“Being a rural farming community, we probably would look at that, but I don’t know that it would be far in advance, because we still have the fall harvest to think about,” he said.

Wisconsin legislators have previously been wary of letting schools start earlier, in part because of concerns over tourism, but some administrators are hopeful that they’ll reconsider this year.

“I’m all for local control,” said Paul Schley, superintendent of the Cornell school district. “If that were the case, we’d always be starting in August.”

Cornell started this school year on Aug. 17, and plans to begin classes Aug. 25 next school year. Schley said families like having classes wrap up before Memorial Day, and that it’s better for students and teachers as well. He said the schools always have a harder time keeping the kids focused in the spring as it starts to get warm.

Stanley-Boyd school district administrator Jeffrey Koenig said COVID-19 was a major factor in his district seeking an earlier start to both this year and next year, but that he, like Schley, thinks the district would also start earlier as a rule if the state allowed it.

“We’re on trimesters, and all the natural breaks and times just line up so much better with that mid-August start,” he said.

Stanley-Boyd is scheduled to start the 2021-2022 school year on Aug. 19.

“It’s something that the parents, the community, really strongly supported this year,” he said. “When we had our public hearing last month to apply for the waiver this next year, again, all we had were positive comments, people were really excited.”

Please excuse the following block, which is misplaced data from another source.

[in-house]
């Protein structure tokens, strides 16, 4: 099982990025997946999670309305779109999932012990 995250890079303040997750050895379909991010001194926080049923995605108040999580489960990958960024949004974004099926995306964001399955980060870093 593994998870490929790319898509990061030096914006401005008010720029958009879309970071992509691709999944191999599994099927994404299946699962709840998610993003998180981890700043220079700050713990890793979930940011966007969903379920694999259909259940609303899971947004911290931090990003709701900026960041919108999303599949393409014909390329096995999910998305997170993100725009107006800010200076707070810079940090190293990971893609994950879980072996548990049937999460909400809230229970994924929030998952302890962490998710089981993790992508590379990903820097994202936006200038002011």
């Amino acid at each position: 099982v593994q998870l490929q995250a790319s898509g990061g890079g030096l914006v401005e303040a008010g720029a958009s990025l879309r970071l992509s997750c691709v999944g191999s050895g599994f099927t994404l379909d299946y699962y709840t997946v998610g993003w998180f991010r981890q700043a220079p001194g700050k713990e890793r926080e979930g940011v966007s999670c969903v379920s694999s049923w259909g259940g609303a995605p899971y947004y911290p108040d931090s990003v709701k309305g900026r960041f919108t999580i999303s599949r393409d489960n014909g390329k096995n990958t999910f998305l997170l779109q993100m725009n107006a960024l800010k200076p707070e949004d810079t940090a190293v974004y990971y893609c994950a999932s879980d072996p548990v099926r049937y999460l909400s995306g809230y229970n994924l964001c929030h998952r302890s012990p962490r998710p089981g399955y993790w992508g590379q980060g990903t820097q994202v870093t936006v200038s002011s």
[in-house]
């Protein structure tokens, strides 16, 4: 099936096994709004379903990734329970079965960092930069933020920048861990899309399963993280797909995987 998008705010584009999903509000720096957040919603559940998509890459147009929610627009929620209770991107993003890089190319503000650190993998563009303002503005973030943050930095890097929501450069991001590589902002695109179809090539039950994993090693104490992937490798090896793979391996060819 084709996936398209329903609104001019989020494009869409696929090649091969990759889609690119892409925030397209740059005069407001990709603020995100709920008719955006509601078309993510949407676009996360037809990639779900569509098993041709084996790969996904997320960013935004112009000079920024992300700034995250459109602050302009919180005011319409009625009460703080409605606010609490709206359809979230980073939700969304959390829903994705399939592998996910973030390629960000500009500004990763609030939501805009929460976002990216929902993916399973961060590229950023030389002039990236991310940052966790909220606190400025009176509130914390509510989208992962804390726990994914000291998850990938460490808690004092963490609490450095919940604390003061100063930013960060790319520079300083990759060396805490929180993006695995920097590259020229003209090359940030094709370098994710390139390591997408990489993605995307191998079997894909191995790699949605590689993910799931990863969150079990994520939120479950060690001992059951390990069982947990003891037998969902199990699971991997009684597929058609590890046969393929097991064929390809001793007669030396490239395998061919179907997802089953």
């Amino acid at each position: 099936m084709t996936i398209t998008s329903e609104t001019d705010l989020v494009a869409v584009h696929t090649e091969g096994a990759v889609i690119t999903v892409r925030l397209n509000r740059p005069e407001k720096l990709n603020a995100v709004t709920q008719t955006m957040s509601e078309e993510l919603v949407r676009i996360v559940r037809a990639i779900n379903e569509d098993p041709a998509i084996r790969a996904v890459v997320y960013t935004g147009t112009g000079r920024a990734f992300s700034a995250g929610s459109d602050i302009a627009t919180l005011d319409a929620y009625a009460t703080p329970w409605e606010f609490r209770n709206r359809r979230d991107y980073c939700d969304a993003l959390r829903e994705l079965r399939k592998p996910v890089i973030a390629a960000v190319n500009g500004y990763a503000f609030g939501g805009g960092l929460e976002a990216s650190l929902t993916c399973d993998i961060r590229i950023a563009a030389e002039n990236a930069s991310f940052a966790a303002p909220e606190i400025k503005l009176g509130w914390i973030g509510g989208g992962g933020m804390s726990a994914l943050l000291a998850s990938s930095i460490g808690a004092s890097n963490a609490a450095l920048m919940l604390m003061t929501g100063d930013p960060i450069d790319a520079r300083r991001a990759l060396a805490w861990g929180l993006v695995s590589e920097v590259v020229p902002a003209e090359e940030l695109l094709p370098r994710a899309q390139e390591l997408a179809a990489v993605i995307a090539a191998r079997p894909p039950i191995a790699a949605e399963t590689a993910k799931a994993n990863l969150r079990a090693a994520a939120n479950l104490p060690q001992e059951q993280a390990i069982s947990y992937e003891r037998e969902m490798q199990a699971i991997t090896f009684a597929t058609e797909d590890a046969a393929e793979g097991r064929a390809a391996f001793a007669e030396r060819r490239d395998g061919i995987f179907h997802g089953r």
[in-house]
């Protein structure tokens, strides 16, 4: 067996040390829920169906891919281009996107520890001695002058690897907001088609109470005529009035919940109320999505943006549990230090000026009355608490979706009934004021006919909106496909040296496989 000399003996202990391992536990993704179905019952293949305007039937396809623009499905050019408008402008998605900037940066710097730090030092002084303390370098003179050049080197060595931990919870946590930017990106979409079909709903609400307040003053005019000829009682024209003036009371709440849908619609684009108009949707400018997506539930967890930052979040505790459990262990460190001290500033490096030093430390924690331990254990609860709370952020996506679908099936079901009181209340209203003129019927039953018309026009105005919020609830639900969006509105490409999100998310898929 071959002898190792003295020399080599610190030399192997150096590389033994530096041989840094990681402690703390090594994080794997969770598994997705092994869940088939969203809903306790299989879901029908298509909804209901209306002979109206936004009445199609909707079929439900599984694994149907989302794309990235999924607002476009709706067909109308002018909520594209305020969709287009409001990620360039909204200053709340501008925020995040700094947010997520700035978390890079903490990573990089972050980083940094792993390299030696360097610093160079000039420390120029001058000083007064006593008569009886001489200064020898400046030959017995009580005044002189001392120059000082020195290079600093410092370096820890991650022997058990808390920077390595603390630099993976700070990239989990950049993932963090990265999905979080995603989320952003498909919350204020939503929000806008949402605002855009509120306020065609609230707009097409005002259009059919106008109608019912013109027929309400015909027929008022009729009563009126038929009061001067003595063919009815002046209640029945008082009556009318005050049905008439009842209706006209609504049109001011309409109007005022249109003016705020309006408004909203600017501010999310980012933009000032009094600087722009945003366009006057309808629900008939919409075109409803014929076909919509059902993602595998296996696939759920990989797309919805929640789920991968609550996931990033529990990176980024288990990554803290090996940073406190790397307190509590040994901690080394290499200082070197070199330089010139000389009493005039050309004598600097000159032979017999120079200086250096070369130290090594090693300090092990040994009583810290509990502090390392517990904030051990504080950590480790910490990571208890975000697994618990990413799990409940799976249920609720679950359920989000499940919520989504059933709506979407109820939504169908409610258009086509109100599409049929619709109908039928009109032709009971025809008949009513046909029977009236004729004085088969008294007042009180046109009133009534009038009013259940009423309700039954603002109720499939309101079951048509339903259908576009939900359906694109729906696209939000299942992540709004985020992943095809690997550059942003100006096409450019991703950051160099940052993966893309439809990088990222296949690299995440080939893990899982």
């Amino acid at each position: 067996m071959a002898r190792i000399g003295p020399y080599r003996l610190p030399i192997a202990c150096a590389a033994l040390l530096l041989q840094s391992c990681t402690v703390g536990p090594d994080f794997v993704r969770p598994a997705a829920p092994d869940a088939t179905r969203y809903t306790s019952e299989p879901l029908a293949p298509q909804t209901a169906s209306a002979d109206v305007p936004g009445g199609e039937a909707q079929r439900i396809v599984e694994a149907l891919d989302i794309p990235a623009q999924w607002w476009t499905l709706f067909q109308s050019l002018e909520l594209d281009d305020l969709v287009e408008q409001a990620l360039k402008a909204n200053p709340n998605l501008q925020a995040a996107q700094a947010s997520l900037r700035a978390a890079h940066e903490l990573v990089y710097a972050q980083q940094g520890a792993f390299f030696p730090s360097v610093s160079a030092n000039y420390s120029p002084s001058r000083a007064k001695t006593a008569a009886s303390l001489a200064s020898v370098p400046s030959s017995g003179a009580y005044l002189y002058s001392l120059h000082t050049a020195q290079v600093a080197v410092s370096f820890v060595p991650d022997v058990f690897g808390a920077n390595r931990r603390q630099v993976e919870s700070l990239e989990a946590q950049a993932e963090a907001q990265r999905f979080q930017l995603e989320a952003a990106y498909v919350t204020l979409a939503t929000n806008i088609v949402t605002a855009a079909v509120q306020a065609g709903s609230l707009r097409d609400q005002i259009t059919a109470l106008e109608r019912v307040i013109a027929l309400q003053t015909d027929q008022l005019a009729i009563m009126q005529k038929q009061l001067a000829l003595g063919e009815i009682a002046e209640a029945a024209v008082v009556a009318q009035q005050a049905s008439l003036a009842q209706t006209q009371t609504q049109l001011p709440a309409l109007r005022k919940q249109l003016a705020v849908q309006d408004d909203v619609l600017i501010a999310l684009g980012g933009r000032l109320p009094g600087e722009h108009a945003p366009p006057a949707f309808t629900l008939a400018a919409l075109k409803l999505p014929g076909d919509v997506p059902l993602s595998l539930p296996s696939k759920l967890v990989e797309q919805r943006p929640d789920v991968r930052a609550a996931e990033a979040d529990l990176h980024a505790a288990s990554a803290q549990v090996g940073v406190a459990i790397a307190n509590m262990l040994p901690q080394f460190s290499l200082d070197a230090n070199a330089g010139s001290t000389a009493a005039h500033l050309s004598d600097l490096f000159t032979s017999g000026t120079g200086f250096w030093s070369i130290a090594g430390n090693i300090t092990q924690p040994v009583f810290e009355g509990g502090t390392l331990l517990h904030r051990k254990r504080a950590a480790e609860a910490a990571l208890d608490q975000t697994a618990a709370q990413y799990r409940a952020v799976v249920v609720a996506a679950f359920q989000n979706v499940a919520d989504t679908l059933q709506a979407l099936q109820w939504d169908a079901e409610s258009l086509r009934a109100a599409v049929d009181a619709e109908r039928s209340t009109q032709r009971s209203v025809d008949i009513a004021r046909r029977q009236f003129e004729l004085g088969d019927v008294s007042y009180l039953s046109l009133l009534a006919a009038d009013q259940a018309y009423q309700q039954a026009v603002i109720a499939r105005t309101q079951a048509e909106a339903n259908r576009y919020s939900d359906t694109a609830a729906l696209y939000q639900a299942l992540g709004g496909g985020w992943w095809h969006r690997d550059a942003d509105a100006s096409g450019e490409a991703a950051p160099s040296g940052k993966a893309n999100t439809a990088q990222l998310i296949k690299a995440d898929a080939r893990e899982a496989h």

Aside from earlier starts, many districts — even those that have been fully virtual all year —are looking to more robust in-person summer school.

Last year, many districts cut their programming down and focused on core competencies around math and reading to make up some of the instructional time lost in the spring. Summer school enrollment fell by more than half in 2020, in part because many districts were offering fewer programs and in part because virtual options weren’t appealing to families burnt out from Zoom meetings and classes in the spring.

Now that districts have a better understanding of COVID-19 than they did last year, and are teaching in-person or are planning to bring students back into classrooms, they’re also seeing more opportunities in summer 2021. The Madison Metropolitan School District has dubbed its summer programming a “summer semester” specifically geared toward credit recovery and core concepts that students may be struggling with because of difficulties during virtual learning.

“We recognize that due to the disruption in learning when schools closed in March 2020 and the ongoing virtual learning challenges, that many of our students have missed instruction which highlights the need for high quality, targeted instruction for our students who need it the most beyond the regular school year,” the Madison school district wrote on its summer program webpage. “We will maximize learning opportunities for students in the area of reading and math instruction for grades K-8, keep a focus on students who are in critical transitions and ensure credit recovery for our high school students.”